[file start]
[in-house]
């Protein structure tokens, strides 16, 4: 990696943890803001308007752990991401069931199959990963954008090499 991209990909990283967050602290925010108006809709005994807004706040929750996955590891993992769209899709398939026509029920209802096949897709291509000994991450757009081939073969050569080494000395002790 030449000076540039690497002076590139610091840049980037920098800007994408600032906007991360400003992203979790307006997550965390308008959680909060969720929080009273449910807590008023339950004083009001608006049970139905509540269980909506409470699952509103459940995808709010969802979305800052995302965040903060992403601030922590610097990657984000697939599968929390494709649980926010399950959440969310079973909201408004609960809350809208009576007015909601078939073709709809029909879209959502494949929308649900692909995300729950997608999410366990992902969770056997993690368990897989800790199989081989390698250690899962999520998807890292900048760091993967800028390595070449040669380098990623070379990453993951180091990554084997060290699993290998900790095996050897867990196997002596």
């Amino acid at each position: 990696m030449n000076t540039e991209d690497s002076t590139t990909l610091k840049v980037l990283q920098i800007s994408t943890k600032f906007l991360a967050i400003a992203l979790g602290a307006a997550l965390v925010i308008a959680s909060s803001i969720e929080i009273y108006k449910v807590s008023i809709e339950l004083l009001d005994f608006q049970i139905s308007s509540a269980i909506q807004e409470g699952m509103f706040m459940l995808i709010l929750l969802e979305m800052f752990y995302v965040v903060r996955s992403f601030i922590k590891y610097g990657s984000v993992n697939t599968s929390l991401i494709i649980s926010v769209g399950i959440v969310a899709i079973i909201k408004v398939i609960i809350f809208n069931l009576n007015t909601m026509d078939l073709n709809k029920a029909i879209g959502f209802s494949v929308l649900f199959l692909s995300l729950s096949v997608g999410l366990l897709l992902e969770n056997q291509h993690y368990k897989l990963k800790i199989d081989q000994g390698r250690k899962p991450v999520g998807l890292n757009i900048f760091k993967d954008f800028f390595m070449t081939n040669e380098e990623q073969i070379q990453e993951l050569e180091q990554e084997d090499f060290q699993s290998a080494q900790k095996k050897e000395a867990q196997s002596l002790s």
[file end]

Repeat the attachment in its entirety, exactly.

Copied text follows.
[in-house]
């Protein structure tokens, strides 16, 4: 990696943890803001308007752990991401069931199959990963954008090499 991209990909990283967050602290925010108006809709005994807004706040929750996955590891993992769209899709398939026509029920209802096949897709291509000994991450757009081939073969050569080494000395002790 030449000076540039690497002076590139610091840049980037920098800007994408600032906007991360400003992203979790307006997550965390308008959680909060969720929080009273449910807590008023339950004083009001608006049970139905509540269980909506409470699952509103459940995808709010969802979305800052995302965040903060992403601030922590610097990657984000697939599968929390494709649980926010399950959440969310079973909201408004609960809350809208009576007015909601078939073709709809029909879209959502494949929308649900692909995300729950997608999410366990992902969770056997993690368990897989800790199989081989390698250690899962999520998807890292900048760091993967800028390595070449040669380098990623070379990453993951180091990554084997060290699993290998900790095996050897867990196997002596």
């Amino acid at each position: 990696m030449n000076t540039e991209d690497s002076t590139t990909l610091k840049v980037l990283q920098i800007s994408t943890k600032f906007l991360a967050i400003a992203l979790g602290a307006a997550l965390v925010i308008a959680s909060s803001i969720e929080i009273y108006k449910v807590s008023i809709e339950l004083l009001d005994f608006q049970i139905s308007s509540a269980i909506q807004e409470g699952m509103f706040m459940l995808i709010l929750l969802e979305m800052f752990y995302v965040v903060r996955s992403f601030i922590k590891y610097g990657s984000v993992n697939t599968s929390l991401i494709i649980s926010v769209g399950i959440v969310a899709i079973i909201k408004v398939i609960i809350f809208n069931l009576n007015t909601m026509d078939l073709n709809k029920a029909i879209g959502f209802s494949v929308l649900f199959l692909s995300l729950s096949v997608g999410l366990l897709l992902e969770n056997q291509h993690y368990k897989l990963k800790i199989d081989q000994g390698r250690k899962p991450v999520g998807l890292n757009i900048f760091k993967d954008f800028f390595m070449t081939n040669e380098e990623q073969i070379q990453e993951l050569e180091q990554e084997d090499f060290q699993s290998a080494q900790k095996k050897e000395a867990q196997s002596l002790s």